Signs of a man in panic

2012-11-10 00:00

BAFANA Bafana coach Gordon Igesund seems to have woken up to the fact that the Africa Cup of Nations is not going to be a walk in the park for his team.

In fact, the coach is beginning to show signs of a man in a panic.

And in the process he is sending out mixed signals.

On Monday, he left for England where he plans to meet the different English Premiership team managers whose clubs have South African players.

His aim is to ask them if they can release the players earlier than required by the Federation of International Football Associations (Fifa) laws.

Nothing wrong with that, one would say.

He is also going to meet David Somma to try and convince him to rejoin Bafana Bafana. Ah!

He will also “have tea” with “retired” Bafana Bafana skipper Steven Pienaar.

His belated decision to go and “have tea” with Pienaar, is sending mixed signals because his initial reaction to Pienaar’s premature retirement was equivalent to a mere shrug of the shoulders.

He never indicated at that time that he was going to extend an olive branch to the vastly talented Westbury-born midfielder.

This was quite different to his reaction to Orlando Pirates’ goalkeeper Moeneeb Josephs who had “retired” during Pitso Mosimane’s era.

Igesund was quick to extend an olive branch to him and tell the player how much he was still needed. Following which the player made a U-turn and rejoined the team.

His visit to England comes a week after he had offered to get a personal physical trainer for the overweight Benni McCarthy.

These are signs of a man in panic mode.

Orlando Pirates coach Roger De Sa — despite being heavily criticised — was correct to say that his priority was to get McCarthy ready for the Sea Robbers rather than Bafana Bafana.

Talk about getting your priorities right and knowing which side your bread is buttered on.

The bottom line is that Igesund must have a consistent policy on how he deals and treats players.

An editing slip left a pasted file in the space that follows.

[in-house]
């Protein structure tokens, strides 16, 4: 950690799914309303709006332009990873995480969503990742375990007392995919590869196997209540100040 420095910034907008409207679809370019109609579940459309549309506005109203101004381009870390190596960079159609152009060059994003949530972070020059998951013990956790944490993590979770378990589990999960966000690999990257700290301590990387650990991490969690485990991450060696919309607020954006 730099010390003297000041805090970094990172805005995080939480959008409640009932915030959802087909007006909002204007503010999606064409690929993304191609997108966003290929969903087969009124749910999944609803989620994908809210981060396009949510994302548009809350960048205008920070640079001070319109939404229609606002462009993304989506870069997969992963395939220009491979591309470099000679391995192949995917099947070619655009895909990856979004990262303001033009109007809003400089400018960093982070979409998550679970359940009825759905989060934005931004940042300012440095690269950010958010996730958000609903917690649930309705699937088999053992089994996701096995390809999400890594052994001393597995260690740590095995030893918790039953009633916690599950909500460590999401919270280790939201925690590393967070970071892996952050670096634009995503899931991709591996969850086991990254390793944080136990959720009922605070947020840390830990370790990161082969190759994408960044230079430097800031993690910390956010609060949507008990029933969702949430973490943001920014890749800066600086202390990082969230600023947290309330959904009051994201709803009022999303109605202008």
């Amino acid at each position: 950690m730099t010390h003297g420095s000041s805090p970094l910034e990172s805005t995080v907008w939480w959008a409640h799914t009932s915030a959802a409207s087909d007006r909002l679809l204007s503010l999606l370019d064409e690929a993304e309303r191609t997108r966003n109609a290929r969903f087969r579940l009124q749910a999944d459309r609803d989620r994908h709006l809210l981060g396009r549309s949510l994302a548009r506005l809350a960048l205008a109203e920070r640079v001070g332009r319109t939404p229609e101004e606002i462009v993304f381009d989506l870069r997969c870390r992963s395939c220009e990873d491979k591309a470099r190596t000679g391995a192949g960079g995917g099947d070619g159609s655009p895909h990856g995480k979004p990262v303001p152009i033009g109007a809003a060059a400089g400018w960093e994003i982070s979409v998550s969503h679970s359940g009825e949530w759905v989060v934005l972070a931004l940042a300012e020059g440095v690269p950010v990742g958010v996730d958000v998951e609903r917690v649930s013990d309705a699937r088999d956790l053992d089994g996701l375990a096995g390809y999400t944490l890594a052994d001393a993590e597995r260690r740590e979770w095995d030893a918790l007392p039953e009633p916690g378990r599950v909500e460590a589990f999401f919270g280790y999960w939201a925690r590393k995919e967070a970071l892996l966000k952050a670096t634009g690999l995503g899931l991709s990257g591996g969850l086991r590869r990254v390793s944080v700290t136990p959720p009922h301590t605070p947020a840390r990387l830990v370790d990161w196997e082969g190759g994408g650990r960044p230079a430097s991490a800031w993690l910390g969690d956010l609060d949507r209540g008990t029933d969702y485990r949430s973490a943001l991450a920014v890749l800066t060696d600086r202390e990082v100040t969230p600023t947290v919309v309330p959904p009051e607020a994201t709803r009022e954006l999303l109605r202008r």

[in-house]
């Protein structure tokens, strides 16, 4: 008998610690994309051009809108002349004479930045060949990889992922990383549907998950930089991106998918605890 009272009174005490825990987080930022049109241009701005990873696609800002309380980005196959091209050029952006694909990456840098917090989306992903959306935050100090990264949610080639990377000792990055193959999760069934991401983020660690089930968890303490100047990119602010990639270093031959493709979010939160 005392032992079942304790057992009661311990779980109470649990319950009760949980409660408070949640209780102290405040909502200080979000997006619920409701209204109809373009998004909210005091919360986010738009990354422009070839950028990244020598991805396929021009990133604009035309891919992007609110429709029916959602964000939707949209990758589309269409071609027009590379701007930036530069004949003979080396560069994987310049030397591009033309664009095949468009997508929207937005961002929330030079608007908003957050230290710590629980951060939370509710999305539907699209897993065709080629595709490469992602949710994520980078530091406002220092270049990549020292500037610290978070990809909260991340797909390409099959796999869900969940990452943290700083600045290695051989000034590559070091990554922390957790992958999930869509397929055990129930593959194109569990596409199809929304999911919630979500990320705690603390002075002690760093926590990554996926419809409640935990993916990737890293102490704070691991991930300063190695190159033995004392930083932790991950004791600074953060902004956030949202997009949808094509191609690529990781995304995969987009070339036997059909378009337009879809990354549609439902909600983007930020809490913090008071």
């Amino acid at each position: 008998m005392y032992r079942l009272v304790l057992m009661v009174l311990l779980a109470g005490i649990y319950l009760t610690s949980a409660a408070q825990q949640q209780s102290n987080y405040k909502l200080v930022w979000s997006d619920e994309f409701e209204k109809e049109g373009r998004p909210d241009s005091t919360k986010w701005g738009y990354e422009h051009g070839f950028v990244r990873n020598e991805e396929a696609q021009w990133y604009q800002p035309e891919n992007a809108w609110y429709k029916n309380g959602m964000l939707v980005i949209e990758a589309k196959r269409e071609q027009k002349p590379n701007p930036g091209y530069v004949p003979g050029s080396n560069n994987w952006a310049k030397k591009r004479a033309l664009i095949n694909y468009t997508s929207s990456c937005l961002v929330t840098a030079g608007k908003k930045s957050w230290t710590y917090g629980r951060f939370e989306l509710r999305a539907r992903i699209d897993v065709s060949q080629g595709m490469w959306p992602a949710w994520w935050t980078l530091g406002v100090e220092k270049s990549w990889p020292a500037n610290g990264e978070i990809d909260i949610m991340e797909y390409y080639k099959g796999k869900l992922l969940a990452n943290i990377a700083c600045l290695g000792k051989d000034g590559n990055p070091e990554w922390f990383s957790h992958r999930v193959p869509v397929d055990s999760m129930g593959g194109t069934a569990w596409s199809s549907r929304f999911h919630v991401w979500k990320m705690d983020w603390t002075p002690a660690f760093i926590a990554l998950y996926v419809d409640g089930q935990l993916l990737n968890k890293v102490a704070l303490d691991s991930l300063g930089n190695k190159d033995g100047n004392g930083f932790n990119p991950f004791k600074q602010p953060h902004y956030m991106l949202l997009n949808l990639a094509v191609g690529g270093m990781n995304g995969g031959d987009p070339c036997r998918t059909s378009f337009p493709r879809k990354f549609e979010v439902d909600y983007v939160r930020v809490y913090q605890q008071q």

If he is going to perpetually extend the proverbial olive branch, then fine, but if he keeps the door closed on players who “retire”, this must also be clear.

As national coach, Igesund must learn to work with what he has.

My guess is that he has just realised that the quality — if one can call it that — of players he has, is not good enough for a tournament such as the Africa Cup of Nations.

This is where Africa’s cream of the crop meets. Take a look at the players whom Igesund has had to use in his four matches and those he has selected for Wednesday night’s Nelson Mandela Challenge match against reigning African champions, Zambia. They can’t hold a candle to the likes of Ivoirians Didier Drogba, Yaya Toure and Gervinho, and Nigerians such as John Obi Mikel.

This is nothing new, but for quite some time, many South Africans have tried to hide from the fact that we actually don’t have quality players.

Igesund’s predecessors, such as Carlos Alberto Parreira, Joel Santana and Mosimane, admittedly made mistakes, but one of the major reasons that South Africa has failed to qualify for the last two versions of the biennial tournament has been the dearth of talent in the country.

Having mediocre players at a tournament where everybody brings their best is tantamount to approaching a gunfight armed with a knife.

It doesn’t take rocket science to work out who will come short in such a battle.

As if this all isn’t bad enough for Igesund, the latest Fifa rankings released on Wednesday showed that Bafana Bafana have plunged a further eight places to 84th overall.

A quick glance at the 15 countries that have qualified for next year’s shindig shows that only four — Ethiopia, Niger, DR Congo and Burkina Faso — are ranked below Bafana Bafana.

So in Bafana Bafana’s Group A, there is no country ranked below the hosts.

Even if Bafana Bafana manage to progress from the group, things will only get tougher in the knockout stages.

So who can blame Igesund for pressing panic buttons as reality sets in and he realises that the honeymoon is over?

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